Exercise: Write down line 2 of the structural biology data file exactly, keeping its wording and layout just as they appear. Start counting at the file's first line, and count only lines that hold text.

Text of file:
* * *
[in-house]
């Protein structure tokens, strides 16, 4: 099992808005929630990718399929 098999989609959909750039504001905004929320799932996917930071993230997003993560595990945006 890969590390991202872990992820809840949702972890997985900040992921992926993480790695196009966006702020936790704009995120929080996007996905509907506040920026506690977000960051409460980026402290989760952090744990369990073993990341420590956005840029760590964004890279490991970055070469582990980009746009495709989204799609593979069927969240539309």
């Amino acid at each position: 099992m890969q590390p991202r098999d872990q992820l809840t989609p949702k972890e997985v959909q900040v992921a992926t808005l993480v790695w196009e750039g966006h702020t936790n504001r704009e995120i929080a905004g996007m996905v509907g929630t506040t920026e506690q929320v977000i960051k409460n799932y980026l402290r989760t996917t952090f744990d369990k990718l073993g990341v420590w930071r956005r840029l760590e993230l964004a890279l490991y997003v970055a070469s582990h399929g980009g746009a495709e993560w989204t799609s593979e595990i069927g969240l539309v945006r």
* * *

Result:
């Protein structure tokens, strides 16, 4: 099992808005929630990718399929 098999989609959909750039504001905004929320799932996917930071993230997003993560595990945006 890969590390991202872990992820809840949702972890997985900040992921992926993480790695196009966006702020936790704009995120929080996007996905509907506040920026506690977000960051409460980026402290989760952090744990369990073993990341420590956005840029760590964004890279490991970055070469582990980009746009495709989204799609593979069927969240539309």